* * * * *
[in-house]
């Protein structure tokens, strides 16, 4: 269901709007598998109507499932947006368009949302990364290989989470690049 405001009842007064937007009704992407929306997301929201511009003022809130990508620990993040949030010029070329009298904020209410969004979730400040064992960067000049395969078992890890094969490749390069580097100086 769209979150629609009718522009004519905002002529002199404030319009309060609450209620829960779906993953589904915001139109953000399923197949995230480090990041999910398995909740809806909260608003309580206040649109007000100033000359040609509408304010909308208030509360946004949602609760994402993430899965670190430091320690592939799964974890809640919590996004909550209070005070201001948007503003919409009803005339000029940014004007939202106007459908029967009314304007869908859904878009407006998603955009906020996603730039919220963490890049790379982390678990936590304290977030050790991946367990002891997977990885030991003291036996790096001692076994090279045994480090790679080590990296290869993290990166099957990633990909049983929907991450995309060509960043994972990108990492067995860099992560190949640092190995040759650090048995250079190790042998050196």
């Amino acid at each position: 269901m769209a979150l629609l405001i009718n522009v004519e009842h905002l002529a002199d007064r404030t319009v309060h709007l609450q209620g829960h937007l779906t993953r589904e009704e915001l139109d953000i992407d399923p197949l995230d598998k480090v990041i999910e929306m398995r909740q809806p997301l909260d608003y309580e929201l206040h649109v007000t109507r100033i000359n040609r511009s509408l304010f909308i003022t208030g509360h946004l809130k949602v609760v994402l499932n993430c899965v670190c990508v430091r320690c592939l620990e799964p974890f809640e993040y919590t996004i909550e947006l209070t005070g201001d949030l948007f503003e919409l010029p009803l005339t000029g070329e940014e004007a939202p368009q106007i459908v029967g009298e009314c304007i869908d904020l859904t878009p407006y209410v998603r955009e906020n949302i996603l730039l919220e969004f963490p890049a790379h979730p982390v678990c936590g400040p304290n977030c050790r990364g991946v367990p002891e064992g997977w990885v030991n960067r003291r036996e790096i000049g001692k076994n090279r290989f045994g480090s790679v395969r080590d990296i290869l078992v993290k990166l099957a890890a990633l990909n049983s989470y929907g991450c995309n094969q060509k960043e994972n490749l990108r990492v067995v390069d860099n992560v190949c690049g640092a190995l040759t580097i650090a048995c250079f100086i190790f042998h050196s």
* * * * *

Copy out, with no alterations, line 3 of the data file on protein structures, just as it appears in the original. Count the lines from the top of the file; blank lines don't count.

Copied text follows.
């Amino acid at each position: 269901m769209a979150l629609l405001i009718n522009v004519e009842h905002l002529a002199d007064r404030t319009v309060h709007l609450q209620g829960h937007l779906t993953r589904e009704e915001l139109d953000i992407d399923p197949l995230d598998k480090v990041i999910e929306m398995r909740q809806p997301l909260d608003y309580e929201l206040h649109v007000t109507r100033i000359n040609r511009s509408l304010f909308i003022t208030g509360h946004l809130k949602v609760v994402l499932n993430c899965v670190c990508v430091r320690c592939l620990e799964p974890f809640e993040y919590t996004i909550e947006l209070t005070g201001d949030l948007f503003e919409l010029p009803l005339t000029g070329e940014e004007a939202p368009q106007i459908v029967g009298e009314c304007i869908d904020l859904t878009p407006y209410v998603r955009e906020n949302i996603l730039l919220e969004f963490p890049a790379h979730p982390v678990c936590g400040p304290n977030c050790r990364g991946v367990p002891e064992g997977w990885v030991n960067r003291r036996e790096i000049g001692k076994n090279r290989f045994g480090s790679v395969r080590d990296i290869l078992v993290k990166l099957a890890a990633l990909n049983s989470y929907g991450c995309n094969q060509k960043e994972n490749l990108r990492v067995v390069d860099n992560v190949c690049g640092a190995l040759t580097i650090a048995c250079f100086i190790f042998h050196s």